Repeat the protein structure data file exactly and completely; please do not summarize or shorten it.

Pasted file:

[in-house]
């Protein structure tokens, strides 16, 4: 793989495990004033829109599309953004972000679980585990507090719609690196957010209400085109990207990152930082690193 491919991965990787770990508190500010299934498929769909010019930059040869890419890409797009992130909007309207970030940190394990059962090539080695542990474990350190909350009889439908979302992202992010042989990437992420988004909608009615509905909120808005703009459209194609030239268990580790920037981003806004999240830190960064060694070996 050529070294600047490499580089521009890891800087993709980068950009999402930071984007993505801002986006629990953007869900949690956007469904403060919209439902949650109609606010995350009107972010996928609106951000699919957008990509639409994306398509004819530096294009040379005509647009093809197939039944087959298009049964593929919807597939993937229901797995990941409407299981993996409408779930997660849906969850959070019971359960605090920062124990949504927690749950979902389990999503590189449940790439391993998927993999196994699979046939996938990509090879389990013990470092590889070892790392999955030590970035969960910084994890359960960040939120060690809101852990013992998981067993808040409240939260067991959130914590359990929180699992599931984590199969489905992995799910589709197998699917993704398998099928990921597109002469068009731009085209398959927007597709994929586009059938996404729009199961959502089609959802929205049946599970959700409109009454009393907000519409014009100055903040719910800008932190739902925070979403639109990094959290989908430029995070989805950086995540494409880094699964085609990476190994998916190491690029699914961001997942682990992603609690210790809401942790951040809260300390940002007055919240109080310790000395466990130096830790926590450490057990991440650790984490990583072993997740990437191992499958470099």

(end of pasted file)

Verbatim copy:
[in-house]
């Protein structure tokens, strides 16, 4: 793989495990004033829109599309953004972000679980585990507090719609690196957010209400085109990207990152930082690193 491919991965990787770990508190500010299934498929769909010019930059040869890419890409797009992130909007309207970030940190394990059962090539080695542990474990350190909350009889439908979302992202992010042989990437992420988004909608009615509905909120808005703009459209194609030239268990580790920037981003806004999240830190960064060694070996 050529070294600047490499580089521009890891800087993709980068950009999402930071984007993505801002986006629990953007869900949690956007469904403060919209439902949650109609606010995350009107972010996928609106951000699919957008990509639409994306398509004819530096294009040379005509647009093809197939039944087959298009049964593929919807597939993937229901797995990941409407299981993996409408779930997660849906969850959070019971359960605090920062124990949504927690749950979902389990999503590189449940790439391993998927993999196994699979046939996938990509090879389990013990470092590889070892790392999955030590970035969960910084994890359960960040939120060690809101852990013992998981067993808040409240939260067991959130914590359990929180699992599931984590199969489905992995799910589709197998699917993704398998099928990921597109002469068009731009085209398959927007597709994929586009059938996404729009199961959502089609959802929205049946599970959700409109009454009393907000519409014009100055903040719910800008932190739902925070979403639109990094959290989908430029995070989805950086995540494409880094699964085609990476190994998916190491690029699914961001997942682990992603609690210790809401942790951040809260300390940002007055919240109080310790000395466990130096830790926590450490057990991440650790984490990583072993997740990437191992499958470099």